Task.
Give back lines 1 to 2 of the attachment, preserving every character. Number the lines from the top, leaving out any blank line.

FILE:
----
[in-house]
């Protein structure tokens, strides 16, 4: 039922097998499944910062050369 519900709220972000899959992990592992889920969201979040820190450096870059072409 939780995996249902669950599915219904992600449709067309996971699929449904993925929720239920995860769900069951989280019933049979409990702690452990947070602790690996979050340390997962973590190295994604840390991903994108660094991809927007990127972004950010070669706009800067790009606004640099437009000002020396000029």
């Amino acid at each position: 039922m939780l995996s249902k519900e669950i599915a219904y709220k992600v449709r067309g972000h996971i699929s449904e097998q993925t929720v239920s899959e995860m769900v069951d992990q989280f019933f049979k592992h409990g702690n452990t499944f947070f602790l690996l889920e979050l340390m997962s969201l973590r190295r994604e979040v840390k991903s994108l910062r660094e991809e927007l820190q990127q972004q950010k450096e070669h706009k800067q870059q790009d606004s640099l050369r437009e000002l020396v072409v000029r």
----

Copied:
[in-house]
């Protein structure tokens, strides 16, 4: 039922097998499944910062050369 519900709220972000899959992990592992889920969201979040820190450096870059072409 939780995996249902669950599915219904992600449709067309996971699929449904993925929720239920995860769900069951989280019933049979409990702690452990947070602790690996979050340390997962973590190295994604840390991903994108660094991809927007990127972004950010070669706009800067790009606004640099437009000002020396000029």